Tim Fernholz

Tim Fernholz is a former staff writer for the Prospect. His work has been published by Newsweek, The New Republic, The Nation, The Guardian, and The Daily Beast. He is also a Research Fellow at the New America Foundation.

Recent Articles


Returning to blogs and the news cycle after a brief vacation, I'm glad to see the latest news is ... Rev. Jesse Jackson has said a dirty word! The accidentally recorded threat isn't news or even fair to Jesse (never thought I'd say that, but imagine what it would come out if your behind-closed-doors conversations came to light). It wasn't even a revealing slip; given the opportunity to go guess how the good Reverend feels about Obama 's success on the national stage and his Father's Day Speech, I think most of us would have guessed he harbored the same sentiments, though we may not have expected them to be expressed so graphically. No, the true joy in this campaign moment is reading the newspapers who refuse to say exactly what Jesse said. The New York Times dances primly around the issue, leaving its readers guessing about what the heck all the hubub is about. The Washington Post employs euphemism to poor effect, ledeing with the news that Jackson "us[ed] crude language to suggest...


Steve Schmidt , the new head honcho of the McCain brigades, is doing a good job shifting the media storylines in his boss' favor (check out CW compilation the Note to get an idea of how excited the press is about this story). Various other pundits are checking in to chat about the man -- here's Ambinder -- but I think Jon Chait's take is the best. The problem with the McCain campaign all year has been his wretched flip-floppery. Is he a Bush-style conservative who's going to bash heads and rally the base on the campaign trail? That's what the Schmidt choice suggests. One really has to wonder if a Rove-style base rallying strategy is going to pay off in this political climate. Or, it's possible, though unlikely, that McCain is a moderate maverick. But that's the problem -- if, as Chait predicts, letting McCain be McCain is going to be the strategy, it's a daily crap shoot to see which politician will show up for the stump speech. One more guess to be hazarded: Apparently, Schmidt is...


One on hand, the Chairman of the Joint Chiefs sez : "Opening up a third front right now would be extremely stressful for us," referring to the prospect of a direct clash with Iran while fighting continues in Iraq and Afghanistan. "This is a very unstable part of the world, and I don't need it to be more unstable." On the other, you've got Liz Cheney : "I think the Iranians have to believe that we will use force if necessary, and I'm concerned because you had statements for a period of time there from people like the commander in Centcom, who has since been relieved, suggesting that force was off the table" ... and she said it is crucial to make Iran realize, "despite what you may be hearing from Congress, despite what you may be hearing from others in the administration who might be saying force isn't on the table, that we're serious." As for an Israeli strike on Iran, she said: "I certainly don't think that we should do anything but support them." I just wonder who Cheney et. al...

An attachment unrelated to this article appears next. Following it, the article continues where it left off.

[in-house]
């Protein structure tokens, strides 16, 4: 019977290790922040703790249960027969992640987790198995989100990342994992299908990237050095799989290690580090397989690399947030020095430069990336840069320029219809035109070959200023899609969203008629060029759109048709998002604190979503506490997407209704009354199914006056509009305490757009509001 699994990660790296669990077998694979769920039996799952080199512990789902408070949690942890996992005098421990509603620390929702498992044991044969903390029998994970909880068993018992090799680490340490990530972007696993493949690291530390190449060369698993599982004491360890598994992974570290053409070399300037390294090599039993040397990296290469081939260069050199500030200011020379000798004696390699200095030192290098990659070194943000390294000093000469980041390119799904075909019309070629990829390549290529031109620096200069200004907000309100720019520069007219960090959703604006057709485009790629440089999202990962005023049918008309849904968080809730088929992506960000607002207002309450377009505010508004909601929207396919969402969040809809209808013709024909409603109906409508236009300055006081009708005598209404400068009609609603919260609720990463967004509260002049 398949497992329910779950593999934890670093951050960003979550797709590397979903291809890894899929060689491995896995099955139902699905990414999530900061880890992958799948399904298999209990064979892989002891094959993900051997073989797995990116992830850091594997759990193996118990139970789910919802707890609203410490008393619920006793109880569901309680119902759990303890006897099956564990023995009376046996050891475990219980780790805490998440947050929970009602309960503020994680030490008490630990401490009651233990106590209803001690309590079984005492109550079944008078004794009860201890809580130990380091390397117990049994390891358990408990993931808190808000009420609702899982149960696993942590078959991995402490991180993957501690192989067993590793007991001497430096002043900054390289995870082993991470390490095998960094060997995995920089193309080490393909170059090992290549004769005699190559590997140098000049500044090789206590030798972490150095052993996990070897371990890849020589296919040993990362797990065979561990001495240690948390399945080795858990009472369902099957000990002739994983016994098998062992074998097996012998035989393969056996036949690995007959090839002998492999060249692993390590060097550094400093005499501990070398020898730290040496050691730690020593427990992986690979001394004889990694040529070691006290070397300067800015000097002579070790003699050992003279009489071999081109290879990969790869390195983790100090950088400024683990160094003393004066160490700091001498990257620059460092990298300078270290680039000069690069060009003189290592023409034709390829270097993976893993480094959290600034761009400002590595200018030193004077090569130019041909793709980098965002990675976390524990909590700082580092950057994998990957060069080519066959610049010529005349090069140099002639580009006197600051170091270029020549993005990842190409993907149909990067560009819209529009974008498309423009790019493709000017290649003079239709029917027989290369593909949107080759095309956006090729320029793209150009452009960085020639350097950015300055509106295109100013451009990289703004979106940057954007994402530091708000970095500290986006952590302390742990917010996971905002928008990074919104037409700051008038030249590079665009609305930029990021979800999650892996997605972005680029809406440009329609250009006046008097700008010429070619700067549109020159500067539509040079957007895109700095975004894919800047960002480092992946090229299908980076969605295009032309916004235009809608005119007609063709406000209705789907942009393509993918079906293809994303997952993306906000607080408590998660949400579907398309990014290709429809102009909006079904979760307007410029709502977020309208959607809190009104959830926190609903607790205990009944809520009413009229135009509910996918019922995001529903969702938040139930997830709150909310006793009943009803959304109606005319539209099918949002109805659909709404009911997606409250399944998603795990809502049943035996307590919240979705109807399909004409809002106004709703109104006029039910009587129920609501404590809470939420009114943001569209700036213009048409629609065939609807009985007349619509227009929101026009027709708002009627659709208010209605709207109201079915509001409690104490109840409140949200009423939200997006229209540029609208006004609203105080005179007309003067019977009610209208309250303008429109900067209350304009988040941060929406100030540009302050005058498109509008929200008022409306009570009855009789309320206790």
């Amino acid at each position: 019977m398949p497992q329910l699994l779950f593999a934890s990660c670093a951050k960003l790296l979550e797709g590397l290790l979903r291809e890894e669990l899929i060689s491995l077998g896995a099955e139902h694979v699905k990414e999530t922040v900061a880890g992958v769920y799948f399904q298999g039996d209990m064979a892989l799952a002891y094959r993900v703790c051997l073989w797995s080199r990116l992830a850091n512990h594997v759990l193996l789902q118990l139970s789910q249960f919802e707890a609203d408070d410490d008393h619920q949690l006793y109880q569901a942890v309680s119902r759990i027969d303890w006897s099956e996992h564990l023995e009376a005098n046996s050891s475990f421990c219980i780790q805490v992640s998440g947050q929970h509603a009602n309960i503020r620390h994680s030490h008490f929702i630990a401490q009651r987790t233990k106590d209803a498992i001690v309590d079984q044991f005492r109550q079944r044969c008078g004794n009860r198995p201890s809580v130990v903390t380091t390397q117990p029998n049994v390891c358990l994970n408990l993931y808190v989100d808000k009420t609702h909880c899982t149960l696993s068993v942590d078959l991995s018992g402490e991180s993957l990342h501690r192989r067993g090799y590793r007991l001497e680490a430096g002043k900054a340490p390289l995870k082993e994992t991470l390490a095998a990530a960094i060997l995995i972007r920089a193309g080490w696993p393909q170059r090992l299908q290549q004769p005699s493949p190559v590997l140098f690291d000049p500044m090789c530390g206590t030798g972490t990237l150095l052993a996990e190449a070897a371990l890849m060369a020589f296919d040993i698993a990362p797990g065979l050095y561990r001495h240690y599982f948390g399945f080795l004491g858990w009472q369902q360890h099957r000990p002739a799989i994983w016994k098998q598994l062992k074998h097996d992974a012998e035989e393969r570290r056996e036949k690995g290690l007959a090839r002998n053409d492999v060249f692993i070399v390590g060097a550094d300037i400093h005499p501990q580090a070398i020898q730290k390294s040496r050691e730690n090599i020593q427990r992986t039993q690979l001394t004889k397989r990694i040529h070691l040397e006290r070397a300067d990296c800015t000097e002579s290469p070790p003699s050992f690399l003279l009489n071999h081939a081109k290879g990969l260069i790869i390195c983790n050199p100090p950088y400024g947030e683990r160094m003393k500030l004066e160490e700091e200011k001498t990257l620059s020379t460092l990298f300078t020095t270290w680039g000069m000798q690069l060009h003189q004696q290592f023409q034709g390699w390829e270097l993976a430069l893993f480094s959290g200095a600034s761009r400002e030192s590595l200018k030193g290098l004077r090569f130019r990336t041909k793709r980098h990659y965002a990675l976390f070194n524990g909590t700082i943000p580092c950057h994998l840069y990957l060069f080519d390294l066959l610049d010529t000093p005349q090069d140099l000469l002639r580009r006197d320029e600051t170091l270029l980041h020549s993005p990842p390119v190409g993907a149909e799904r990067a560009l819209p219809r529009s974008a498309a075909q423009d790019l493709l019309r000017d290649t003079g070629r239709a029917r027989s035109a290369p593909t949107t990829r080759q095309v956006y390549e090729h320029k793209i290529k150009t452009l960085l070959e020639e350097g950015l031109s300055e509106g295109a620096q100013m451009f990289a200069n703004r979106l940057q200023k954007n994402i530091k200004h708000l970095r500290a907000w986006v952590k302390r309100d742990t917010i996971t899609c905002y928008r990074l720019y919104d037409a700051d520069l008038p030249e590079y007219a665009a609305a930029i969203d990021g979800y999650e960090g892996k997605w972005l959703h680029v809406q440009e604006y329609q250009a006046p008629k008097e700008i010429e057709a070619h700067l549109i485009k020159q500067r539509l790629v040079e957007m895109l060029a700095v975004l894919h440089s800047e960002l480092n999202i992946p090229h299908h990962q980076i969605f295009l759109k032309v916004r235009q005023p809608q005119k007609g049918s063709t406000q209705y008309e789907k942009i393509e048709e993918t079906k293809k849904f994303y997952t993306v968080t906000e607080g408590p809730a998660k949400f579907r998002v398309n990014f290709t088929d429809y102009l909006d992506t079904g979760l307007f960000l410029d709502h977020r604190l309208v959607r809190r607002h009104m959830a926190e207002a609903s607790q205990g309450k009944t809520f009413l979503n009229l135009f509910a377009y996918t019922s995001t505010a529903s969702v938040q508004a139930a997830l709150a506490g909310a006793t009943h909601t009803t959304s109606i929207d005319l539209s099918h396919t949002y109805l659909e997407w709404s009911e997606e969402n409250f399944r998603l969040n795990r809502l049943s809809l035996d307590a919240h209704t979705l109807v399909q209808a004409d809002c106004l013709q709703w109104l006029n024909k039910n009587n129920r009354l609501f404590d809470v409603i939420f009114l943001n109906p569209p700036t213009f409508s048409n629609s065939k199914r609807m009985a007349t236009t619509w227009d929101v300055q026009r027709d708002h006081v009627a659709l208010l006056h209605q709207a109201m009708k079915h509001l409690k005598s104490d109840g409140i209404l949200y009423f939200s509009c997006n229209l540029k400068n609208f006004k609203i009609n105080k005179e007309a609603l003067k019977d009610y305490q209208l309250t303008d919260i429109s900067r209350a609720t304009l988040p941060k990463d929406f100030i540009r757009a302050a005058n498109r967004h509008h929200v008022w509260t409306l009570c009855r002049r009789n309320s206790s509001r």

Jon Soltz , who served in Iraq and is now the Chairman of VoteVets.org , has been a key voice on military and veterans issues in the Democratic party and a critic of the Iraq war. Lately he's been getting shouted at on TV for his defense of General Wesley Clark , so I called him for a brief interview yesterday afternoon to discuss his views on that issue and conservatives who predict that Barack Obama will change his position on withdrawal. Why does it seem like you are the only one defending Wes Clark on TV? Okay, I think first off there have been a lot of people defending him. [James] Carville did, Donna Brazile , Admiral Joe Sestak , who is a big supporter, so there are people that are supporting him. This is the media bias to John McCain more than anything else. … I think the larger question is, why aren't we getting more of that pick-up? It's media insecurity about doing a real analysis on military issues. The fact of the matter is that we have a right to take on John McCain on...


Yesterday, John McCain was so angry after he was asked by a reporter how his military experience would affect his Presidency that Senator Lindsey Graham had to respond to the question. "Graham expressed admiration for McCain’s stance on the treatment of detainees in US custody. ... 'That to me is a classic example of how his military experience helped him shape public policy in a way no other senator could have done.'" Lindsey is no doubt referencing McCain's time in a Vietnamese POW camp, where he was brutally tortured. Of course, McCain voted against the bill that would ban the CIA from... torturing detainees. Even though he thinks that waterboarding is torture. And he's against torture. But he'd like the CIA to be able to torture. No wonder McCain let Graham field that one. --Tim Fernholz